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Anyone help me on this please? No grounds for divorce- so 2 year wait?

(11 Posts)
Stinkystilton Wed 27-May-15 10:51:31

Dh and I are seriously considering divorce after 30 years marriage. It's my choice- we have grown apart and have little in common.
I am 60 and although I work part time for myself, it's unlikely I can return to my former career at this stage. DH earns almost 6 figures, I earn very little as was the chief carer for our children, we have a home worth around £700K and he has a final salary pension.
I've offered to move out and he says he doesn't want that and neither does he want to move out either. So how do we get divorced? There is no unreasonable behaviour or any other criteria that we fulfil. He seems to think we can each stay here until the house is sold but I've said hang-on- there is a lot more to it than that. I'm not willing to sell the house prior to a divorce and settlement because although it's highly unlikely I could remain here (I think I could have the house or my share of the pension but not both) I don't want to assume that -so what next?

WhatsGoingOnEh Wed 27-May-15 10:54:15

See a solicitor.

Stinkystilton Wed 27-May-15 10:57:17

Oh I will- I just wondered where we go right now- literally!
Neither of us wants to waste £1K a month on rentals, but the option of living together for 2 years is not on either. I suppose people 'invent' unreasonable behaviour maybe?

EggInABap Wed 27-May-15 11:02:10

When citing unreasonable behaviour it doesn't have to be hugely specific. It can be as vague as communication has broken down and you have fallen out of love. It doesn't have to get nasty. There is no need to wait 2 years at all. These are the exact words I have heard from a divorce solicitor.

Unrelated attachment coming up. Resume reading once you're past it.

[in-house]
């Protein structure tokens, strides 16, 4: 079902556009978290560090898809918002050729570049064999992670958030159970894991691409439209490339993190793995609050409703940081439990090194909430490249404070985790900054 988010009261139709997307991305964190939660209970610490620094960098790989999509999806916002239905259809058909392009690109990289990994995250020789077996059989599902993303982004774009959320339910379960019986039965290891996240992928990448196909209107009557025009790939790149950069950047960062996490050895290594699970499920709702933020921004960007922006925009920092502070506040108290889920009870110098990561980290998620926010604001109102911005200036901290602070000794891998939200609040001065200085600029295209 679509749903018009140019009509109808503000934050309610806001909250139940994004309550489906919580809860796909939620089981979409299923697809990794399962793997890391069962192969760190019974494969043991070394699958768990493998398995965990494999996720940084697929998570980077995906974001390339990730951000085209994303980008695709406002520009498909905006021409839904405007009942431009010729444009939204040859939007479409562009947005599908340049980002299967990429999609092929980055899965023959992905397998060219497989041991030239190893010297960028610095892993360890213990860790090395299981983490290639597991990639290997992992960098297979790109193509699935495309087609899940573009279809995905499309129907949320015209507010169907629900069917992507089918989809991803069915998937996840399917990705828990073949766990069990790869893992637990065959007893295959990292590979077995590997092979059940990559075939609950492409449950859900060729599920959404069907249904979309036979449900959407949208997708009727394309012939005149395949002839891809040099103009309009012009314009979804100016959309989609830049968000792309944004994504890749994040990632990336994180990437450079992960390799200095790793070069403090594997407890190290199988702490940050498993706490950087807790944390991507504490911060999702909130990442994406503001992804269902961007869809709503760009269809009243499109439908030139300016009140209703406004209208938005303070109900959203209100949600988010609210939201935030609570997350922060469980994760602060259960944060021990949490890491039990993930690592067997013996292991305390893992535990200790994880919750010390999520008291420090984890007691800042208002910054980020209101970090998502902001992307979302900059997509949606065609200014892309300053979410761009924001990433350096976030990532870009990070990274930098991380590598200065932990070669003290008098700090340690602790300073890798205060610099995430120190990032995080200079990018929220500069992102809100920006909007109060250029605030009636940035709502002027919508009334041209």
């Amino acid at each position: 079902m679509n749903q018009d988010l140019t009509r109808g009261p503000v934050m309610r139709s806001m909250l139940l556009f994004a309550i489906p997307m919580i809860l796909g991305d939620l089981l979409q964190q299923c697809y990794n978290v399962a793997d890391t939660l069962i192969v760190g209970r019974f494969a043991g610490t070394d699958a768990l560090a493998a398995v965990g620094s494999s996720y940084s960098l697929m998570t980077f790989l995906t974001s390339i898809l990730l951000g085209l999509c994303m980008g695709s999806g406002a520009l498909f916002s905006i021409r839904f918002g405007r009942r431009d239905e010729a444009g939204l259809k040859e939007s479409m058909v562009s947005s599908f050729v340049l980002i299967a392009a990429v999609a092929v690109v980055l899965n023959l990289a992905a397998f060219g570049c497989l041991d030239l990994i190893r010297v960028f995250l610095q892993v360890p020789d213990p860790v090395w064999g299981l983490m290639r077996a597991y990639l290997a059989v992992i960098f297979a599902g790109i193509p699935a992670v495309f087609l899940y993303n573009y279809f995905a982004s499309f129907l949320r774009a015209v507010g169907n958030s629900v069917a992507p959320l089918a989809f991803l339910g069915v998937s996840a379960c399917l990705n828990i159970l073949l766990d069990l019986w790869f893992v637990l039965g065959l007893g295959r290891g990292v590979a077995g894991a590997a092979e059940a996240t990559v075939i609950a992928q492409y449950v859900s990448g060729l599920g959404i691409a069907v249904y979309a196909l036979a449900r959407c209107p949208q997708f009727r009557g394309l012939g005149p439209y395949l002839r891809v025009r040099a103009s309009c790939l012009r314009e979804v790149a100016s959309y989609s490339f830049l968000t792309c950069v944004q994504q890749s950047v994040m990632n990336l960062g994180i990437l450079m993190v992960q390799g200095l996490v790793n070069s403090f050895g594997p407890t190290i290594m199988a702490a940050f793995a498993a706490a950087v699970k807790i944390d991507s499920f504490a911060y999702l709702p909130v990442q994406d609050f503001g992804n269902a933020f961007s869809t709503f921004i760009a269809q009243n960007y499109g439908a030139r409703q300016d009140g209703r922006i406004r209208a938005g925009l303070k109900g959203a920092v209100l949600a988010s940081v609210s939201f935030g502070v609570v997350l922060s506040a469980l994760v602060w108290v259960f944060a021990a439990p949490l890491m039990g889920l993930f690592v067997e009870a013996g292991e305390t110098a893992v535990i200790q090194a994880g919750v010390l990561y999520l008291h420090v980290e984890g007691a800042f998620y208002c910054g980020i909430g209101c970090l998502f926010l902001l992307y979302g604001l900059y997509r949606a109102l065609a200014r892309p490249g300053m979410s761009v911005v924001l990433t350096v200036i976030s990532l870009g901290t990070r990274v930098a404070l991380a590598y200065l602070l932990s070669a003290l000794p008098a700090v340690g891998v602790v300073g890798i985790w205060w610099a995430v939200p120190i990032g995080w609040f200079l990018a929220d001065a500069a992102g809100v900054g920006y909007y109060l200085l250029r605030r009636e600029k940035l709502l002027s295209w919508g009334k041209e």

babybarrister Wed 27-May-15 11:38:51

anything goes in a divorce petition - it really does not matter at all - you can draft the petition together - all you need are 3 "particulars" ie ceased intimacy, no longer socialised together etc etc

re finances - go and take advice but after 30 years it is 50:50 on everything - pension included ....

Stinkystilton Wed 27-May-15 12:40:24

Thanks all.

One thing that worries me- and don't want to appear mercenary- is that if I get 50-50, when the ex DH dies, my half of his pension (around £20K) which I'd get a his ex-wife, would presumably not be paid any more to me? This would mean I could have to live on only the state pension in my old age and my tiny occupational pension which I am taking now.

If for example, he died at 80 and I lived to 90, or he married again, what would I live on in my old age?

babybarrister Wed 27-May-15 12:46:53

most pensions allow a pension sharing order to be made - this works to give you an entirely independent pension so what ex does with his is irrelevant

you need to see a solicitor to take more detailed advice

Micah Wed 27-May-15 12:56:08

"Unreasonable behaviour" can be anything really.

When dh's ex divorced him her reasons were laughable. The judge actually said they weren't grounds for divorce, and if he wanted to contest it wouldnt be granted. As he didn't want to stay married to someone living with another bloke it was given.

I don't know about spousal support. Ex kept all the assets in dh's case but they had young children and he was deemed able to start again financially.

mrsdavidbowie Wed 27-May-15 19:14:47

Ex h divorced me on grounds of my unreasonable behaviour , even though I'd been the one who wanted it.
The grounds were utter bollocks. Judge must have laughed his head off.

Optimist1 Wed 27-May-15 19:31:52

I agree you need to talk to a solicitor. And yy, unreasonable behaviour can cover a multitude (I remember "lack of companionship and communication" featured in my divorce petition). The pension arrangements will, of course, depend on a) the conditions of the pension scheme, b) the financial agreement reached during the divorce process. A solicitor will be able to advise you on all of this, including what would happen if either of you were to remarry.

textfan Wed 27-May-15 19:37:19

Message withdrawn at poster's request.

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